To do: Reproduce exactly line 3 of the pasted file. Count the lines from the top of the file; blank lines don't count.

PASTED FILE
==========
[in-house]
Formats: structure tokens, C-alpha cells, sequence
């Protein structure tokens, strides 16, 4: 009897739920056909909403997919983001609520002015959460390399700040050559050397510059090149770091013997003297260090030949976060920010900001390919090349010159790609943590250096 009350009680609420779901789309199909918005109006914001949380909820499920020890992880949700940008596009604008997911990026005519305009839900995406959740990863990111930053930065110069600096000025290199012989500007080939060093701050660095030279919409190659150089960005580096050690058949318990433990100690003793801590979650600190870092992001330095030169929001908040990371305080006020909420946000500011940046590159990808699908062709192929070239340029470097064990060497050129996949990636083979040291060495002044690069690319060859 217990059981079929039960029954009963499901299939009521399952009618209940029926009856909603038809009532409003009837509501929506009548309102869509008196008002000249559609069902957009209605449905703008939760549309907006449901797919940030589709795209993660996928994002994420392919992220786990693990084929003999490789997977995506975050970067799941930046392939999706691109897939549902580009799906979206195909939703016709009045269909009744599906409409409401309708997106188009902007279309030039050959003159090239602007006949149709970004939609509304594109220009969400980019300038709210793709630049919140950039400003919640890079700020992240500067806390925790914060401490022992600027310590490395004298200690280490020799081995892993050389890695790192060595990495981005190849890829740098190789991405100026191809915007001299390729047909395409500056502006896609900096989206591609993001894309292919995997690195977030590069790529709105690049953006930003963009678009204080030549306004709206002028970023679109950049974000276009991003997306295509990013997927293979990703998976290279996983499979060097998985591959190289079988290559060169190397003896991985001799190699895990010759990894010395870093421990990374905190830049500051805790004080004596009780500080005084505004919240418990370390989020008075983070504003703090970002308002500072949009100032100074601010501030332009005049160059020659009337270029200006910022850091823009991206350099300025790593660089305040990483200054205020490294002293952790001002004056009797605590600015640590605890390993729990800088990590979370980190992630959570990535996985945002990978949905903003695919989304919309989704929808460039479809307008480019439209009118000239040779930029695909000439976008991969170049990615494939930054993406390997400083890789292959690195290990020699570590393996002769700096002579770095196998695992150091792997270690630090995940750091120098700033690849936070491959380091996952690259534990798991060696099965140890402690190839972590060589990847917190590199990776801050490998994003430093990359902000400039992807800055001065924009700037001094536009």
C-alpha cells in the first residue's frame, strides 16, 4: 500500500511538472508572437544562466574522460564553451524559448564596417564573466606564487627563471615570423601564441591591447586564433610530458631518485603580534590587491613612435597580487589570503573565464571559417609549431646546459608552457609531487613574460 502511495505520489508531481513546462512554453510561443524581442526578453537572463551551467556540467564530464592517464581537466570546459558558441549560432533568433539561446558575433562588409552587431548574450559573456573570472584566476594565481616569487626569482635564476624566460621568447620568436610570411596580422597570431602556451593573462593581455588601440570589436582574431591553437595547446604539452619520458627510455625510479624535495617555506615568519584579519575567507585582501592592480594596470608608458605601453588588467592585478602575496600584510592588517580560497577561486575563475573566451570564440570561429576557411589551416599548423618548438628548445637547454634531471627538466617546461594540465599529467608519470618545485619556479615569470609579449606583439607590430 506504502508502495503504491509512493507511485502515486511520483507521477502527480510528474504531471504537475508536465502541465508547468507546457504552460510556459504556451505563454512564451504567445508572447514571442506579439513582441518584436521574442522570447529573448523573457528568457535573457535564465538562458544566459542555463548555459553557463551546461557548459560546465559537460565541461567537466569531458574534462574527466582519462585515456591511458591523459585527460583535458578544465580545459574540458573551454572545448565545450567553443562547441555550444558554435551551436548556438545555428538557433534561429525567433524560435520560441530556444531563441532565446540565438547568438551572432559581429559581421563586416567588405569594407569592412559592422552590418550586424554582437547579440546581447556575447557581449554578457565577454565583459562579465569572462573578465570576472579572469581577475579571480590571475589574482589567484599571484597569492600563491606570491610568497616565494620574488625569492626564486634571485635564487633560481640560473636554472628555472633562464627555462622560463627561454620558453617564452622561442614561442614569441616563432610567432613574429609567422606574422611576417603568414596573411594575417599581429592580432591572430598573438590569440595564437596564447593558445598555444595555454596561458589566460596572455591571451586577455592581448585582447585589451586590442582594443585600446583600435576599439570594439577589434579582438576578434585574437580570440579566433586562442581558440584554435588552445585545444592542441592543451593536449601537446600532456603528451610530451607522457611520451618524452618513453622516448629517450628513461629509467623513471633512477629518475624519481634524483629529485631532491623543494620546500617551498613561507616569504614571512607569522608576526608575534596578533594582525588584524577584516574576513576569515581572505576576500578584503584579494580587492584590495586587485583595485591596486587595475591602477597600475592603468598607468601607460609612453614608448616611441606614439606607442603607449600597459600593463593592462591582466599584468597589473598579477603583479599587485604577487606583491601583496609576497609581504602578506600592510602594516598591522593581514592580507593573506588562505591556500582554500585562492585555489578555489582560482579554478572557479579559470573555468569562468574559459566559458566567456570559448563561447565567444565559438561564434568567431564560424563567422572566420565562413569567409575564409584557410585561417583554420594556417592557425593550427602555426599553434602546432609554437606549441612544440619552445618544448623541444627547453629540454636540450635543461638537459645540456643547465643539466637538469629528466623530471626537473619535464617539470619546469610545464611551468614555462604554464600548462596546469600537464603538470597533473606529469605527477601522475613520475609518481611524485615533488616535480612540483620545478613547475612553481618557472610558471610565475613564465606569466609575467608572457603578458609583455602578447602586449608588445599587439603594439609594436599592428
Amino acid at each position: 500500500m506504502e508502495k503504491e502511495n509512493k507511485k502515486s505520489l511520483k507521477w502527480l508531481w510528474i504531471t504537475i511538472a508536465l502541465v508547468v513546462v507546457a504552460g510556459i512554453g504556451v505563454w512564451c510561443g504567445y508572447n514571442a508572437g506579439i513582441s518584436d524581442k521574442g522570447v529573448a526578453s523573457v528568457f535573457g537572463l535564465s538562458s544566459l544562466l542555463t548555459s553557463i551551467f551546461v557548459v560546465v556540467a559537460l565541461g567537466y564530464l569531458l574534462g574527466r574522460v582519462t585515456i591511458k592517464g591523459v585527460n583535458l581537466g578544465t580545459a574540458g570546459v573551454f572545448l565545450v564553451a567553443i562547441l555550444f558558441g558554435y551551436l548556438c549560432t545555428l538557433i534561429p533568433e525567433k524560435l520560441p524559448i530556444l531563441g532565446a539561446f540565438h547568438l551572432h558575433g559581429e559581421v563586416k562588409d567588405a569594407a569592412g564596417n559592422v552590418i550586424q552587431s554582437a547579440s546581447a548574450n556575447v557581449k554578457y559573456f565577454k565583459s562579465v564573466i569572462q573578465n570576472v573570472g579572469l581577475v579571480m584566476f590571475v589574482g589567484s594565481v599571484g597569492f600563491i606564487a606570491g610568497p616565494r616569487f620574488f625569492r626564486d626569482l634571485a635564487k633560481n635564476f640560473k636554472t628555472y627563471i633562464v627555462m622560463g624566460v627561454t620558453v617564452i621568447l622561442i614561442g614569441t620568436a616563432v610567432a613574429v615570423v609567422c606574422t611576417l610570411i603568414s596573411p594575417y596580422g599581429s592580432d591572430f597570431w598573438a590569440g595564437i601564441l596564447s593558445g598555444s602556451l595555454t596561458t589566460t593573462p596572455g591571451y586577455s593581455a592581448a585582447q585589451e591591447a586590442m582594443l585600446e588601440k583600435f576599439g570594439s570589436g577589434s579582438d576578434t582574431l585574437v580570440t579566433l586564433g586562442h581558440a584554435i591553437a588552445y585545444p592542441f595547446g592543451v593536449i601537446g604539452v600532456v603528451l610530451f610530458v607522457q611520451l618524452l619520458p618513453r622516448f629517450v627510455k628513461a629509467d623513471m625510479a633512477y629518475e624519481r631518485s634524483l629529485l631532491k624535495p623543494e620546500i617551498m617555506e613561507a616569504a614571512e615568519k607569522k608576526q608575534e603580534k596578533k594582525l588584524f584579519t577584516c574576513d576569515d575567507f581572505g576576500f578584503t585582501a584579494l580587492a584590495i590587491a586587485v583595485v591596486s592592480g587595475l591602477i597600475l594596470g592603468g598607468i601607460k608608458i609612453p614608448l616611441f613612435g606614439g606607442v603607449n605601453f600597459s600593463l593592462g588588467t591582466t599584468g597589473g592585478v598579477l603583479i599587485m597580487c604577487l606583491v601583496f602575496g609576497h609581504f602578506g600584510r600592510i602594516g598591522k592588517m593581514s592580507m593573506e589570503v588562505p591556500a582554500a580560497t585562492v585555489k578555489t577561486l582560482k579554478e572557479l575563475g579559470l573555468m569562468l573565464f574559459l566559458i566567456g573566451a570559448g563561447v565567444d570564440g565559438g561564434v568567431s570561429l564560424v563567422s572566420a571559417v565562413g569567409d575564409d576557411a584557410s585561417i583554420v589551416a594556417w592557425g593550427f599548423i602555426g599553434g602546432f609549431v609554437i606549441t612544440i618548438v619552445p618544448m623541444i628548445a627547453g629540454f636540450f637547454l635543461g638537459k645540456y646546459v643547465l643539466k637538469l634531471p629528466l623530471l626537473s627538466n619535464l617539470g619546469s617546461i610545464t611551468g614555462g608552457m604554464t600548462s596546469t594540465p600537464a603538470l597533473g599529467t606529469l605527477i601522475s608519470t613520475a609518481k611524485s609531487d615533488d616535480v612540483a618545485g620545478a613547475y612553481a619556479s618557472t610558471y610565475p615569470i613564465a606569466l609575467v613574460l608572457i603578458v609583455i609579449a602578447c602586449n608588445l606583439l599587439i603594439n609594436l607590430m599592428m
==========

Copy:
């Protein structure tokens, strides 16, 4: 009897739920056909909403997919983001609520002015959460390399700040050559050397510059090149770091013997003297260090030949976060920010900001390919090349010159790609943590250096 009350009680609420779901789309199909918005109006914001949380909820499920020890992880949700940008596009604008997911990026005519305009839900995406959740990863990111930053930065110069600096000025290199012989500007080939060093701050660095030279919409190659150089960005580096050690058949318990433990100690003793801590979650600190870092992001330095030169929001908040990371305080006020909420946000500011940046590159990808699908062709192929070239340029470097064990060497050129996949990636083979040291060495002044690069690319060859 217990059981079929039960029954009963499901299939009521399952009618209940029926009856909603038809009532409003009837509501929506009548309102869509008196008002000249559609069902957009209605449905703008939760549309907006449901797919940030589709795209993660996928994002994420392919992220786990693990084929003999490789997977995506975050970067799941930046392939999706691109897939549902580009799906979206195909939703016709009045269909009744599906409409409401309708997106188009902007279309030039050959003159090239602007006949149709970004939609509304594109220009969400980019300038709210793709630049919140950039400003919640890079700020992240500067806390925790914060401490022992600027310590490395004298200690280490020799081995892993050389890695790192060595990495981005190849890829740098190789991405100026191809915007001299390729047909395409500056502006896609900096989206591609993001894309292919995997690195977030590069790529709105690049953006930003963009678009204080030549306004709206002028970023679109950049974000276009991003997306295509990013997927293979990703998976290279996983499979060097998985591959190289079988290559060169190397003896991985001799190699895990010759990894010395870093421990990374905190830049500051805790004080004596009780500080005084505004919240418990370390989020008075983070504003703090970002308002500072949009100032100074601010501030332009005049160059020659009337270029200006910022850091823009991206350099300025790593660089305040990483200054205020490294002293952790001002004056009797605590600015640590605890390993729990800088990590979370980190992630959570990535996985945002990978949905903003695919989304919309989704929808460039479809307008480019439209009118000239040779930029695909000439976008991969170049990615494939930054993406390997400083890789292959690195290990020699570590393996002769700096002579770095196998695992150091792997270690630090995940750091120098700033690849936070491959380091996952690259534990798991060696099965140890402690190839972590060589990847917190590199990776801050490998994003430093990359902000400039992807800055001065924009700037001094536009």